Study on the anisotropy and heterogeneity of microstructure and mechanical properties in additive manufactured Ti-6Al-4V parts by selective electron beam melting
Date of Issue2018
School of Mechanical and Aerospace Engineering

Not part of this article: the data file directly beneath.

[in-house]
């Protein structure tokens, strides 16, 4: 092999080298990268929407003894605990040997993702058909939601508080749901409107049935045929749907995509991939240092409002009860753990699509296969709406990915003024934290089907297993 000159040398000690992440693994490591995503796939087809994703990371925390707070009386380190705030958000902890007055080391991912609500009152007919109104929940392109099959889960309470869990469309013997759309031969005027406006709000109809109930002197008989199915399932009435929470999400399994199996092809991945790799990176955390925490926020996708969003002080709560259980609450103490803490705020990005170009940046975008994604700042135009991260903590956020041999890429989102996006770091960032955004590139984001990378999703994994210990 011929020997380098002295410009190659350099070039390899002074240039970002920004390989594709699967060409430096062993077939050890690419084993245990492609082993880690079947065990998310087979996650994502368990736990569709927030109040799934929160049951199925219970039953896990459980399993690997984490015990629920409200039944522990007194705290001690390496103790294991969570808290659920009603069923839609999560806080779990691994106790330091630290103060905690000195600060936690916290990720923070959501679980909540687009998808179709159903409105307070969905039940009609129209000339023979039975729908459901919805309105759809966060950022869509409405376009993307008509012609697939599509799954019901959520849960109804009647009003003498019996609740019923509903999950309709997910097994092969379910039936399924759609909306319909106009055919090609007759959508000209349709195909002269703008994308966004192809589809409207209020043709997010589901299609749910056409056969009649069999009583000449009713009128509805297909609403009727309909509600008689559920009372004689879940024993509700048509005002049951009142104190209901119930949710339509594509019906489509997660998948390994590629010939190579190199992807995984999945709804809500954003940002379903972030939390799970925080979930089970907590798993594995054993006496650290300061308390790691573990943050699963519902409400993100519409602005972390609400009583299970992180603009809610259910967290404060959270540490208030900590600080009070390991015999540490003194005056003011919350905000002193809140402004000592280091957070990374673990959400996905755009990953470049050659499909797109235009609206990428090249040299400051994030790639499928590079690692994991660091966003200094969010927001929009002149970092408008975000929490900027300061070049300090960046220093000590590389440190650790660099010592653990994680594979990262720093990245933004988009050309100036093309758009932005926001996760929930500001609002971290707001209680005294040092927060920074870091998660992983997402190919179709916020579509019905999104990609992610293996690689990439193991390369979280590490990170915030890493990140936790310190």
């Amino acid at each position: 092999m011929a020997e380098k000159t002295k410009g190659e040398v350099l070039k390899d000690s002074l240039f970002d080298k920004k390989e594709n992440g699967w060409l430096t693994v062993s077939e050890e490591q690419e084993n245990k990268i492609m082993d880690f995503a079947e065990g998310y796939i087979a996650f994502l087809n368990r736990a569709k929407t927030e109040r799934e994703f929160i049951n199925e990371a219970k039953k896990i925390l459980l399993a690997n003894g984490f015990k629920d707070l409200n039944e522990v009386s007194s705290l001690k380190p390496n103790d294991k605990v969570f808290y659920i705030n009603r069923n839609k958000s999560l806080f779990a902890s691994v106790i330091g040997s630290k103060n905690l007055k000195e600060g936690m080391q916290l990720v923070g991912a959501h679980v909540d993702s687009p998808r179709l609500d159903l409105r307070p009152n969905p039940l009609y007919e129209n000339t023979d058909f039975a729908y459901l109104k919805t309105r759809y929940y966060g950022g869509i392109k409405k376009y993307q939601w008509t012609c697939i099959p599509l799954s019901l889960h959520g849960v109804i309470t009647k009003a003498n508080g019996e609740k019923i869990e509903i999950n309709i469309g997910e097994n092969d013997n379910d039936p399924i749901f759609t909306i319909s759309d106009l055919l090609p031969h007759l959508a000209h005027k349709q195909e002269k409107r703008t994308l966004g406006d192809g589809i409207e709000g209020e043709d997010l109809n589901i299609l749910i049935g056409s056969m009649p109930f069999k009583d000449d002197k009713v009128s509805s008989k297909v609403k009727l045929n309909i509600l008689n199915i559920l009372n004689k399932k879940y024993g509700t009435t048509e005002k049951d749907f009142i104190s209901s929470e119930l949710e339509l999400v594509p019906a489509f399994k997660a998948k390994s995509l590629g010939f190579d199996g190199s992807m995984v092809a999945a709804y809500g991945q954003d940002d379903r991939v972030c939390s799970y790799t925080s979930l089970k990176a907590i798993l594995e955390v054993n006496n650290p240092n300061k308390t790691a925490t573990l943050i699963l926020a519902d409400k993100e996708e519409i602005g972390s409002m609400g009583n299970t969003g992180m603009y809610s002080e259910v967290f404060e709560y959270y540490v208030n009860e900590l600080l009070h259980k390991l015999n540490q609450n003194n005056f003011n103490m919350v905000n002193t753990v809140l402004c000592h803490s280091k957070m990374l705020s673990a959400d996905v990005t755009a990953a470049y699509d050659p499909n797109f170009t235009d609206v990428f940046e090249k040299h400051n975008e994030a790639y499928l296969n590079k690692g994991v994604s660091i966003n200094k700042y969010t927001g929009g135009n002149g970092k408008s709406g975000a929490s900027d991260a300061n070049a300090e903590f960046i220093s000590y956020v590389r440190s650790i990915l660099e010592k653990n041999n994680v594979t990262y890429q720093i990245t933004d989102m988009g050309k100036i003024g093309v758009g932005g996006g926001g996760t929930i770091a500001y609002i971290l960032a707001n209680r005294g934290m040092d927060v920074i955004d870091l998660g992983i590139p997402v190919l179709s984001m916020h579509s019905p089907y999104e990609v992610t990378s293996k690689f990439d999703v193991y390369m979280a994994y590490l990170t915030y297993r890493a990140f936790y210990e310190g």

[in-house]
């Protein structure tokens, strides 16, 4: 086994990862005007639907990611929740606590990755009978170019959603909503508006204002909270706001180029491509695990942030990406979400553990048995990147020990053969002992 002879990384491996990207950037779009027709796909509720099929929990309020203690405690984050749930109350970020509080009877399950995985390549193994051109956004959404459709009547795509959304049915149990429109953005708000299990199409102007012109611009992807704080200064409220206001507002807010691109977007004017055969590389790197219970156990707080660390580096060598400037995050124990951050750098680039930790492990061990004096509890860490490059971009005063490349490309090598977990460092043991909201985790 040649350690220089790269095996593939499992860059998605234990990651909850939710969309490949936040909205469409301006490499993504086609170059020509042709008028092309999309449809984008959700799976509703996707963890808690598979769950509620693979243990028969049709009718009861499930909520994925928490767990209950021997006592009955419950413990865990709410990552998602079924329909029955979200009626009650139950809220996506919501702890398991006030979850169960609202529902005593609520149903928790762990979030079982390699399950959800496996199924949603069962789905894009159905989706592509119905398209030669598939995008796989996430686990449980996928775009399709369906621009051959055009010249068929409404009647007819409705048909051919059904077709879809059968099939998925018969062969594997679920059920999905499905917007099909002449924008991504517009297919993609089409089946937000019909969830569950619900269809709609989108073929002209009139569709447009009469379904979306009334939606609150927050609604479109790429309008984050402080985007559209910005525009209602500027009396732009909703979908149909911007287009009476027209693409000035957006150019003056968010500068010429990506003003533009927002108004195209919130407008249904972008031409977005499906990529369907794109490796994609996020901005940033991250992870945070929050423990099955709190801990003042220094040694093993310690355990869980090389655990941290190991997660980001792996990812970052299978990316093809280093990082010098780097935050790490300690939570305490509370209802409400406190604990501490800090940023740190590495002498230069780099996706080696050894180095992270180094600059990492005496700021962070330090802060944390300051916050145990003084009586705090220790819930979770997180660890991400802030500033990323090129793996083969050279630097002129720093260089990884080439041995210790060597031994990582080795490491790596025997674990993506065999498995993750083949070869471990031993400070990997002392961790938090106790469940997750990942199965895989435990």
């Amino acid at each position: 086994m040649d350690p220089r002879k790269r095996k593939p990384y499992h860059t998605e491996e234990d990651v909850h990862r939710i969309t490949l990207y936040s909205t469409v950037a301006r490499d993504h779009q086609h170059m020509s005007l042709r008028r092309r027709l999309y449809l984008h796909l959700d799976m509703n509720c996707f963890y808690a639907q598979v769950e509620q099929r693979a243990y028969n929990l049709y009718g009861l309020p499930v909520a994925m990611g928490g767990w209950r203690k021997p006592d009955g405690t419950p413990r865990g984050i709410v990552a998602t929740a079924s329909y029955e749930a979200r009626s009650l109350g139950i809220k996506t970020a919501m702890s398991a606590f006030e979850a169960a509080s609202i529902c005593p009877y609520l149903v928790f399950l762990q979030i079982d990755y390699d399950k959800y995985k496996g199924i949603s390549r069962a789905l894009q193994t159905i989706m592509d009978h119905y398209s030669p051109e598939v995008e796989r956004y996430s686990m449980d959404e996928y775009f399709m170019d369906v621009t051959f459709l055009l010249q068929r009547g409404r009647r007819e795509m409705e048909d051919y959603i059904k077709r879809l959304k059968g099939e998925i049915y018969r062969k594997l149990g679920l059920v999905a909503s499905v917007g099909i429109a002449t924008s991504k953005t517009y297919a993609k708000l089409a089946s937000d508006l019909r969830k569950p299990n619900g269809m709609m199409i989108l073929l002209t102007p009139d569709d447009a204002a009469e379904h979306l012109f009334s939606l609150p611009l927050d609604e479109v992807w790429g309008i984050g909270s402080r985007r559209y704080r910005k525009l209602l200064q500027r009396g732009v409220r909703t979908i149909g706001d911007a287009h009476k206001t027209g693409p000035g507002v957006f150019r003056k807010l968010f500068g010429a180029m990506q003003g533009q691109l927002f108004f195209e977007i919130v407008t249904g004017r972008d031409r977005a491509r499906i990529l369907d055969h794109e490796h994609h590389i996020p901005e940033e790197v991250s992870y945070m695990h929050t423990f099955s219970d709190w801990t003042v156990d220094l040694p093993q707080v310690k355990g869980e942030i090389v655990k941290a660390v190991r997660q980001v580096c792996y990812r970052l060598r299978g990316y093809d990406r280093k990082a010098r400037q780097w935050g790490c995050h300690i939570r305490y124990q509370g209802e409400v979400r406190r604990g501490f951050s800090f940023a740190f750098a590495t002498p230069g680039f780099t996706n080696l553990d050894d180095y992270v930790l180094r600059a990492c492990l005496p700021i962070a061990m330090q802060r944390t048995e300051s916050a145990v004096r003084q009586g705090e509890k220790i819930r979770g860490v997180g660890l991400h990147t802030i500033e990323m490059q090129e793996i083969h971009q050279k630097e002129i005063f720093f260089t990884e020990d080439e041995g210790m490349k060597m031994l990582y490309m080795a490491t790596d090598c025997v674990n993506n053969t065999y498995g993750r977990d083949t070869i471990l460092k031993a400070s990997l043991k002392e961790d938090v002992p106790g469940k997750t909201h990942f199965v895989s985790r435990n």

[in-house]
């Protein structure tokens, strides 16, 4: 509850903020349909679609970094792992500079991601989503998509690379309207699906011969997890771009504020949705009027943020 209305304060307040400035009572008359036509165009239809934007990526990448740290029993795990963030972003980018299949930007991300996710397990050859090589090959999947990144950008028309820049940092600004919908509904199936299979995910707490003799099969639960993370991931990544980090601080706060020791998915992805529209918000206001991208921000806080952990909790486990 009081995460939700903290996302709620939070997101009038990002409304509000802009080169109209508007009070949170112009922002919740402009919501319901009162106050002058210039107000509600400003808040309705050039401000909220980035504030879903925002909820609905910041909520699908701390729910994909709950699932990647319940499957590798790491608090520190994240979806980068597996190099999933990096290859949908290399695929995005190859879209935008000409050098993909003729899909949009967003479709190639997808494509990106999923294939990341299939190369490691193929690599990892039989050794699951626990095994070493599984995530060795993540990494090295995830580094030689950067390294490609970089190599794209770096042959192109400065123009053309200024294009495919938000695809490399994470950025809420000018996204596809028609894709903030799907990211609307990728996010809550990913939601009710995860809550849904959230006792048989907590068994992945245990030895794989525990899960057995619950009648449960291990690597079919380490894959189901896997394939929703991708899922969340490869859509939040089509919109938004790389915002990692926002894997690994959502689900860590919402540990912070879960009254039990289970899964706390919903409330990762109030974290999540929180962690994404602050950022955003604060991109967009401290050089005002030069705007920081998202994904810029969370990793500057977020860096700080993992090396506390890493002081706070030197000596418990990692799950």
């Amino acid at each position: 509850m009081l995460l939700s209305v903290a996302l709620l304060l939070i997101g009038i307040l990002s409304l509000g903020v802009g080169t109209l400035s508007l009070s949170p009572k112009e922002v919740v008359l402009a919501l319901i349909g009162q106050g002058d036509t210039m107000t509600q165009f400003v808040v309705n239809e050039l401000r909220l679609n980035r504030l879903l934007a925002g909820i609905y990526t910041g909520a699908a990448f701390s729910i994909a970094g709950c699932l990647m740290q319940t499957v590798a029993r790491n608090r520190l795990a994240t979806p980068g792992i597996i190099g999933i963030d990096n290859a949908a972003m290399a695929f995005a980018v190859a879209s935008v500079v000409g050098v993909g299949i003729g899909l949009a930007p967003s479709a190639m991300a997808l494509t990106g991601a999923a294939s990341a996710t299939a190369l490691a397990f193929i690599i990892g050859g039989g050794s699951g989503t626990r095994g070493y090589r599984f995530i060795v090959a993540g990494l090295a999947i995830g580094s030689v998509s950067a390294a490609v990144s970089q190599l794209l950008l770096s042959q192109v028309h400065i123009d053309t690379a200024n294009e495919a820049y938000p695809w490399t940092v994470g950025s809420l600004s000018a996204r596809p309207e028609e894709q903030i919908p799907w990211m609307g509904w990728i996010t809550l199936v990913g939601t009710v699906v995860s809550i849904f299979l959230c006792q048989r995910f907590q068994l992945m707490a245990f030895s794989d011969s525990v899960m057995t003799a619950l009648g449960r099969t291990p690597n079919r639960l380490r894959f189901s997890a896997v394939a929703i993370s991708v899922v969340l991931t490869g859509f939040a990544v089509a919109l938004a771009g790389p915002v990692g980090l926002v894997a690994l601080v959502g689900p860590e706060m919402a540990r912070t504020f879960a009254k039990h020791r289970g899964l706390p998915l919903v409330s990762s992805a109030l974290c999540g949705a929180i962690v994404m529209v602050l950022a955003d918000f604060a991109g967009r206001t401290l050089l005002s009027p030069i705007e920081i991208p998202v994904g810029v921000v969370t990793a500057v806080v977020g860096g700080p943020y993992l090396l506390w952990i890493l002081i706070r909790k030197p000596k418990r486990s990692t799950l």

Selective electron beam melting (SEBM) is a metal additive manufacturing (AM) technique that can produce high-quality metal parts with high strength and ductility. Due to the layer-by-layer approach and selective melting of the powder bed during the AM process, anisotropy and heterogeneity in the as-fabricated microstructure are challenges in the production of metal AM parts. An understanding of the formation mechanism that results in such microstructures in SEBM built Ti-6Al-4V is not yet fully understood. This study thus aims to further the understanding of the anisotropy and heterogeneity within the as-fabricated microstructure of Ti-6Al-4V alloy for microstructural control and the development of new materials. The control of the microstructure and the development of new materials are important to enable more applications for SEBM-built parts. Firstly, the phases within the as-built SEBM Ti-6Al-4V were studied and identified via phase characterisation techniques (e.g. TEM EDX, XRD and APT). Secondly, the influence of build geometry (e.g. thickness, height, and shape) on the microstructure and the mechanical properties were studied quantitatively via microstructural characterisation techniques (e.g. OM, SEM and TEM) and mechanical testing (e.g. Tensile test and Vickers microhardness). Lastly, the columnar grains within the as-built SEBM Ti-6Al-4V were studied as well. Numerical simulations to support the experimental observations and findings were also done via collaborations with other researchers. The results showed that anisotropy and heterogeneity in the microstructure and mechanical properties indeed existed within the SEBM Ti-6Al-4V part. The phase transformation process that occurs during the fabrication process of SEBM-built Ti-6Al-4V was also shown. Differences in the build geometry thus terminated the phase transformation process at various stages led to heterogeneity in its final mechanical properties. The columnar grain growth study showed that there existed strong texture intensity in the part with large cross sectional area that suggested competition between the columnar grains. Additionally, phenomenon of sub-columnar grain formation was also observed. The study contributes to the scientific knowledge with regards to the phase and microstructural evolution that happens during the SEBM fabrication process. It can also be a useful reference guide on both microstructural control and development of new materials for SEBM process.